Tailcoats: fashion houses turn to pet clothes as ‘humanization’ trend grows | Fashion

There are Gucci hats made in Italy from pink bouclé wool, Celine travel bags with calfskin trim and a purse (waste bag) decorated with gold spikes. But these aren’t just any designer fashion items…they’re made for clients with four legs and a tail.

Last year, a number of fashion houses launched collections for pets, including Gucci, Celine, Tommy Hilfiger, Hugo Boss and Christian Louboutin. Dolly Parton also launched her own clothing line for dogs in 2022 under the name Doggy Parton.

Even the catwalk (or promenade?) found room for your furry friend. This month, the fashion calendar kicked off with the menswear event Pitti Uomo in Italy, and alongside the latest styles for men, there was a new event, PittiPets, dedicated to clothing, accessories and homewares for cats and dogs.

“For some time we have been thinking about expanding the boundaries of the Pitti Uomo lifestyle,” says Antonio Cristaudo, director of Pitti Immagine. “The growing market has been created as a result of strong consumer demand.”

The global pet apparel market is expected to be worth $7 billion by 2032 with an annual growth rate of 5%. Pet apparel sales are up 21% since 2019, and the average amount owners spend is up 9%. Dogs have the biggest closets, and 60% of pet clothing is bought by their owners. In the UK alone, annual spending on pets exceeded £7.5 billion in 2020, according to the Pet Food Manufacturers Association, and there are more than 34 million UK pets.

Some of the newer offerings are inspired by the designers’ pets. Gucci’s collection of sweaters, coats and travel bags was made with creative director Alessandro Michele’s Boston terriers Bosco and Osco in mind. Celine’s range of poles, poo bags and bowls, designed by Hedi Slimane, were created for his labradoodle, Elvis.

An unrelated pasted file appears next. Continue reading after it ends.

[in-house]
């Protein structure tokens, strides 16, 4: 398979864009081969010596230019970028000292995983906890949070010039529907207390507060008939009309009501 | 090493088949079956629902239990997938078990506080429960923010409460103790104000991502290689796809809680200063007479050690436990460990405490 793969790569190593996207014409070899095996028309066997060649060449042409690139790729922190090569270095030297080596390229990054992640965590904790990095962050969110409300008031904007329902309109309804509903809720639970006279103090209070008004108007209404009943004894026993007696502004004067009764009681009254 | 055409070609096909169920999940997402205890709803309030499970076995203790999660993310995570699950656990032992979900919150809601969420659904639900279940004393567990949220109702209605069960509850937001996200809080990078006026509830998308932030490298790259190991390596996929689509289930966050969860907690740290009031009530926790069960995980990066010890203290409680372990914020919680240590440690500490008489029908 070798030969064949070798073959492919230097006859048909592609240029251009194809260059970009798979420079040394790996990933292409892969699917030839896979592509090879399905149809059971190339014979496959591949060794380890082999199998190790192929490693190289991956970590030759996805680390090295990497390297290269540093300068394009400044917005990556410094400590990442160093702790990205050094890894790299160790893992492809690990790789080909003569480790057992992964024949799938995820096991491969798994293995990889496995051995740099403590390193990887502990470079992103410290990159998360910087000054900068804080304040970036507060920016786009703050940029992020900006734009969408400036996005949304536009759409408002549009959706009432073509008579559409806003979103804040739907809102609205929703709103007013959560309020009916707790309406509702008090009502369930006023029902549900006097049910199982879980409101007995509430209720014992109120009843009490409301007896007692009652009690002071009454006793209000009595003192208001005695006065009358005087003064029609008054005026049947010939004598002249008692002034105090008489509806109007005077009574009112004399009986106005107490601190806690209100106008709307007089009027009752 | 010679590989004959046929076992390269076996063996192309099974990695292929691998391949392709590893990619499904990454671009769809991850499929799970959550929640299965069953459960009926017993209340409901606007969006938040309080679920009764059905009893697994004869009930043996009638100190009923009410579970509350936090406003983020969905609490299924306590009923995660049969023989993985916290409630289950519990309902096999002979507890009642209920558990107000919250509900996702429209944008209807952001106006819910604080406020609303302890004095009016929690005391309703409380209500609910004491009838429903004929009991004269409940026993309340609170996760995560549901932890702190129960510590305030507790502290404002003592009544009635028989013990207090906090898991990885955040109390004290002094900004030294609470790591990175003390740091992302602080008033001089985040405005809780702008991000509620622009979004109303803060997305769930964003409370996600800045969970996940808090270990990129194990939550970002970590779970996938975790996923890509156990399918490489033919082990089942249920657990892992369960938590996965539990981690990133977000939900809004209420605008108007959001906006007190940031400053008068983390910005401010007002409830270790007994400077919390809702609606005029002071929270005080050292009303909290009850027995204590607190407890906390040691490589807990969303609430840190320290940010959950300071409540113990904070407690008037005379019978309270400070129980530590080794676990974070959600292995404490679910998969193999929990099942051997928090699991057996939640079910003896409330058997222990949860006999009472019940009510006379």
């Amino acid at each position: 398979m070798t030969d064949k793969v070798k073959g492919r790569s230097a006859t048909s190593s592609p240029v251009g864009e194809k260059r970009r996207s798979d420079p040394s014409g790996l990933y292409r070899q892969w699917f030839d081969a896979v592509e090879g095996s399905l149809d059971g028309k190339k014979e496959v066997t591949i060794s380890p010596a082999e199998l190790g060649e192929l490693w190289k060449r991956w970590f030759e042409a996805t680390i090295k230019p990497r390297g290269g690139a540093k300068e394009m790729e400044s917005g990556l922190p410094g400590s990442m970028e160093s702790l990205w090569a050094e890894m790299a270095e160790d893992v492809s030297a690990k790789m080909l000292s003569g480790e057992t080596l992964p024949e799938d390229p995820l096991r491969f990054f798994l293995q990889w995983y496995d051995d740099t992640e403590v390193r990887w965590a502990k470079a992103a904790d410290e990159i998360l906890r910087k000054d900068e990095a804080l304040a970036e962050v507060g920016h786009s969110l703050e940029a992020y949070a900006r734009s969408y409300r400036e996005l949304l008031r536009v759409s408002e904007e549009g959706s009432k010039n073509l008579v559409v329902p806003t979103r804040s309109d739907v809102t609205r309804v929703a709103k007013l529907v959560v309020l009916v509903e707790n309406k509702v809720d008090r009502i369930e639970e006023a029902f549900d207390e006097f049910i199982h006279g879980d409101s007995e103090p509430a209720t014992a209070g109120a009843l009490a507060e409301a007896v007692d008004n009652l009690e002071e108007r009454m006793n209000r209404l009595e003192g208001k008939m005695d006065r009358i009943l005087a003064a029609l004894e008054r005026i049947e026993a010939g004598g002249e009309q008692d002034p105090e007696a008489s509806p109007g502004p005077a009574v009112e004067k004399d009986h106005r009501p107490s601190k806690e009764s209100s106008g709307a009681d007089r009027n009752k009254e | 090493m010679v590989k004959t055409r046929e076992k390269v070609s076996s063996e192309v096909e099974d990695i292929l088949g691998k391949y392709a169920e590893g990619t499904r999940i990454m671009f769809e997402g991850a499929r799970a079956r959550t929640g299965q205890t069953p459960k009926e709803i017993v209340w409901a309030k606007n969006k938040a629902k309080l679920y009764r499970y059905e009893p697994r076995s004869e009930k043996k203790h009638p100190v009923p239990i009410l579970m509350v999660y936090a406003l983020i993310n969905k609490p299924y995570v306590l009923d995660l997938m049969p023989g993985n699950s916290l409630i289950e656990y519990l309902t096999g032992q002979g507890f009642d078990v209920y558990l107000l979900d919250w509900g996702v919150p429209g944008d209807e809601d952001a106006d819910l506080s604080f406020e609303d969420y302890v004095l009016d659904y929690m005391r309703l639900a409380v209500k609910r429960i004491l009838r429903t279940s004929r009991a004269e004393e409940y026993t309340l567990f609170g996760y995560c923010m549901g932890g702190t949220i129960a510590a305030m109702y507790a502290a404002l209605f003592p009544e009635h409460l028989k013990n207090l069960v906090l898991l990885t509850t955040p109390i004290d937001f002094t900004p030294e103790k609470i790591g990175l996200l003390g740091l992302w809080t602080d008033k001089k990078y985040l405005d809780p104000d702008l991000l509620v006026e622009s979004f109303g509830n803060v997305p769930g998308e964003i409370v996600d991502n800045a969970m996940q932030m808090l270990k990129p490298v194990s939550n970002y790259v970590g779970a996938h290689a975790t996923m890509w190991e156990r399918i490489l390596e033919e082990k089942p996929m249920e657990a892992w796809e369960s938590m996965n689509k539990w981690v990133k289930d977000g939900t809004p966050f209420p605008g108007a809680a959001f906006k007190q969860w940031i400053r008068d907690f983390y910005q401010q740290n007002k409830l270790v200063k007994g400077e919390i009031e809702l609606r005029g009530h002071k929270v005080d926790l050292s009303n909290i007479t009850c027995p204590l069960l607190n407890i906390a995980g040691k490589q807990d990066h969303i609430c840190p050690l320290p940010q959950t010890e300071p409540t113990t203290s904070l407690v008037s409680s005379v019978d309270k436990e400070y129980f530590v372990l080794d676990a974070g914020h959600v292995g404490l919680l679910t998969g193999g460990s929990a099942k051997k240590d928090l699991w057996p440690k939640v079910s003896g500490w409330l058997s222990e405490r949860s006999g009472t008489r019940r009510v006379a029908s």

This is not just a luxury fashion trend. High-street brands such as H&M have also created clothes for dogs. Chris Corbin, commercial director at the UK’s biggest pet care chain Pets at Home, said sales of jumpers and hoodies for dogs were up more than 60% on the previous year. “This is driven by an increasing number of pet owners, and pets are becoming an integral part of the family in a growing trend of humanization.”

Changes in the demographics of pet owners have helped drive this trend. Almost two-thirds of recent pet owners in the UK are aged between 16 and 34. These millennial and Gen Z owners tend to treat their pets as an extension of their human family and are more likely to buy food, accessories and clothing similar to the products they would buy for themselves.

Ileana Ciamarone, co-founder of sustainable Italian pet brand Omniagioia, has created dog bowls, sweaters and coats using recycled materials and 3D printing. Eco-friendly products that reduce the carbon footprint of a pet’s paw are becoming increasingly popular, she says. “The pet care market consumes large amounts of plastic materials, so our goal was to reduce the use of 100% recyclable materials. Our line also has a minimal aesthetic for people who love animals and design.”

Interest in animal apparel has coincided with the rise of pet influencers on Instagram and TikTok. Italian Greyhound Tika the Iggy and Boobie Billie, an Italian Greyhound Chihuahua mix, are leading the pack on social media with brand deals and fashion collaborations.

Tea Kainu is the CEO of Paikka, a Finnish pet clothing brand that presents at PittiPets. She has been making coats for her dogs since she was 14 and believes that their clothing should be viewed in the same way as human fashion. “You can design products from a dog’s perspective, but still make them modern. Clothing should also be in department stores and lifestyle stores, not pet shops,” she says.

“Why not buy your furry friend’s winter jacket in the same place and at the same time as you shop for yourself? And, at best, those jackets would fit.”

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